Whether sexually explicit photographs or other similar materials are so inflammatory as to outweigh their probative value is a determination to be made by the trial judge in the exercise of sound discretion, Commonwealth v. Hrycenko, 31 Mass. App. Ct. 425 , 431 (1991), S.C., 417 Mass. 309 (1994), which will not be disturbed except for palpable error, Commonwealth v. LaSota, 29 Mass. App. Ct. 15 , 24 (1990). We therefore consider whether, in the circumstances of this case, admitting a substantial quantity of pornography in evidence, permitting explicit discussion of it, and permitting the jury to view a great deal of the material, including the entirety of the videotape, during deliberations, constitutes palpable error. We hold that admission of the material in the quantity here, much of which does not appear to have been shown to the complainant, and permitting a substantial portion of those materials to be published to the jury, was an abuse of discretion and palpable error.
Our review of the record reveals a changing view of the evidence by the trial judge as the trial progressed. Defense counsel first sought to exclude the materials in a motion to suppress. After the motion was denied, he filed a motion in limine to keep the material from the jury. At the initial hearing on the motion in limine, the trial judge considered the prospective testimony of the complainant: that she had seen a videotape depicting sexual acts involving a white male, a black male and a white woman. The trial judge then ruled that, while police testimony concerning this videotape was not otherwise probative, it would "corroborate the complainant's testimony, and that's admissible," and that it would be admitted solely "as support of the complainant's testimony." The prosecutor indicated that she had no intention of playing the videotape. The court then ruled that certain magazines and the crystal cup might also be put in evidence, again to corroborate the complainant's testimony.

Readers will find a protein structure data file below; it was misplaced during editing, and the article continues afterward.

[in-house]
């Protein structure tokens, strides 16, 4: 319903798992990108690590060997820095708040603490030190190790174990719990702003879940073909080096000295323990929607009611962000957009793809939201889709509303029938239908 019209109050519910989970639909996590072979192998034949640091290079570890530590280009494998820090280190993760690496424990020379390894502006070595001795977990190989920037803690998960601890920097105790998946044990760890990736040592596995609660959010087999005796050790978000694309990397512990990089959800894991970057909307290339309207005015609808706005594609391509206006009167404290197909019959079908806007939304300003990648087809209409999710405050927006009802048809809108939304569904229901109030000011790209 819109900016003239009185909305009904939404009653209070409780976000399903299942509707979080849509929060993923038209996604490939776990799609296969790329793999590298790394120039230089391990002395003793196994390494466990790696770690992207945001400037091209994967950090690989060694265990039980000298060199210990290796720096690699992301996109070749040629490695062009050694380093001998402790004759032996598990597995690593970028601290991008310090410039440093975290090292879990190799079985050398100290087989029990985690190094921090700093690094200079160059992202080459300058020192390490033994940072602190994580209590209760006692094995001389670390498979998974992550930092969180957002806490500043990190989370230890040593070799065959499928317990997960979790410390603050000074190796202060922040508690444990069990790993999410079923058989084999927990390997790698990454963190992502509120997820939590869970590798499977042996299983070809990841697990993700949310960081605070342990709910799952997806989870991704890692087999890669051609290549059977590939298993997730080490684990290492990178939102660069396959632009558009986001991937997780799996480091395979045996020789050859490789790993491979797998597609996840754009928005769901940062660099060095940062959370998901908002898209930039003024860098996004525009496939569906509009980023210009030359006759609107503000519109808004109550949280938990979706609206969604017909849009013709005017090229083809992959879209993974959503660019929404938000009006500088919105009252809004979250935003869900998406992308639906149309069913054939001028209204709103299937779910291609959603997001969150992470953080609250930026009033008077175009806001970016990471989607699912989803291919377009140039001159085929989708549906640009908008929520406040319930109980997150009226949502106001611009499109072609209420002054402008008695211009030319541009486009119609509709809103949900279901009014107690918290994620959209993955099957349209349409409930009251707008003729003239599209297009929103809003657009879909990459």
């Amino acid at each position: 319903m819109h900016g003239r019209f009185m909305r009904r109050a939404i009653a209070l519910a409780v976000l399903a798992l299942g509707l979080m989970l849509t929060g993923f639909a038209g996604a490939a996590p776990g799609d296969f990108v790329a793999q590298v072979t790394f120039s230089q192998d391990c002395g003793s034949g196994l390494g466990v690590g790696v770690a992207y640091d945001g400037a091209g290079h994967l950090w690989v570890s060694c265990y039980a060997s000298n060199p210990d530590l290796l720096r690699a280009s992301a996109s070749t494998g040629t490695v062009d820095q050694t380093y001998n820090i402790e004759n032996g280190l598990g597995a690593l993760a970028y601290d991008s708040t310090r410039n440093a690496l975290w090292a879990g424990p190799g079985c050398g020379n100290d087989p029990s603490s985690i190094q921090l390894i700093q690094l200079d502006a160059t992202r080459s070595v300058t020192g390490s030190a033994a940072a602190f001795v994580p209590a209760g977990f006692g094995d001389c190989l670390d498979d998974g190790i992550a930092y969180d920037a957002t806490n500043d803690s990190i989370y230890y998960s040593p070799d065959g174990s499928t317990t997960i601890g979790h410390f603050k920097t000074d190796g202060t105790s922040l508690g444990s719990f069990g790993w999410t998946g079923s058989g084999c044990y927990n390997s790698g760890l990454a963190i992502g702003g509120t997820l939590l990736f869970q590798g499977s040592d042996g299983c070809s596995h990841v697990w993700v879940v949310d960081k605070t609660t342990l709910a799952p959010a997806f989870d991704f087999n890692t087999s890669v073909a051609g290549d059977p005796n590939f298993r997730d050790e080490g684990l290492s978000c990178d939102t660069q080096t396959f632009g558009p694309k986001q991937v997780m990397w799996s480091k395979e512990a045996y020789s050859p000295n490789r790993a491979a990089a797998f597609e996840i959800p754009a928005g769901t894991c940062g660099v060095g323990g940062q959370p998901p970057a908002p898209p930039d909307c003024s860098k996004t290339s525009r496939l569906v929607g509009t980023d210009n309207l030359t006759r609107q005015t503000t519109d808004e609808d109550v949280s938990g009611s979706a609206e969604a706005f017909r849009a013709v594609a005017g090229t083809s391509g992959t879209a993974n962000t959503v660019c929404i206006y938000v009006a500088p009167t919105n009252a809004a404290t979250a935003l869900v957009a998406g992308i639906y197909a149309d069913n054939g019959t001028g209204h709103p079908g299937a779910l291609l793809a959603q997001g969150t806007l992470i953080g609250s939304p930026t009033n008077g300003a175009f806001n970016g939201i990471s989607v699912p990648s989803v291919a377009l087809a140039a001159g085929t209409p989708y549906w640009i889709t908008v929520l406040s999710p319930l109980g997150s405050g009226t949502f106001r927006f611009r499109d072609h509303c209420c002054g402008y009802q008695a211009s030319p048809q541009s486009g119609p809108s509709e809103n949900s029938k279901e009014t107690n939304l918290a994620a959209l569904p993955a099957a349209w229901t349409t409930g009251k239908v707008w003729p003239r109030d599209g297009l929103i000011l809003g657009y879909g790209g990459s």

At this time, the judge expressly excluded other videotapes found at the defendant's home during the search. In so doing, he ruled that: "To allow those [other] tapes in would not in any way be corroborative. It may certainly buttress the Commonwealth's theory, but it leads to so much conjecture and is so fraught with prejudicial effect that the probative value is not outweighed by the prejudicial effect." There was no express ruling regarding the remaining materials later introduced.
In the course of her direct testimony, the complainant described in very general terms being shown videotapes, including description of certain acts found in the first videotape, magazines, and the crystal cup. There was no suggestion that the material was shown to her as a demonstration of acts that she was to perform, or that they were used in any other instructive way. Compare Commonwealth v. Petrillo, 50 Mass. App. Ct. 104 , 105-107 (2000), cert. denied, 532 U.S. 1030 (2001) (victim testified that she was forced to watch a pornographic videotape and then emulate activity on the tape with the defendant). [Note 5]
In Petrillo, we ruled that it was error to display a videotape
to the jury, but that given other evidence, the error was harmless. Id. at 108-110. The judge in that case viewed the videotape before making a determination that a short segment of sixteen minutes might be shown to the jury. Id. at 107. We are aware of no case in Massachusetts (and the Commonwealth has not brought any such case to our attention) involving prosecution of a defendant for the types of crimes contained in the indictments here, where the court has allowed the jury to view such a large quantity of sexual materials.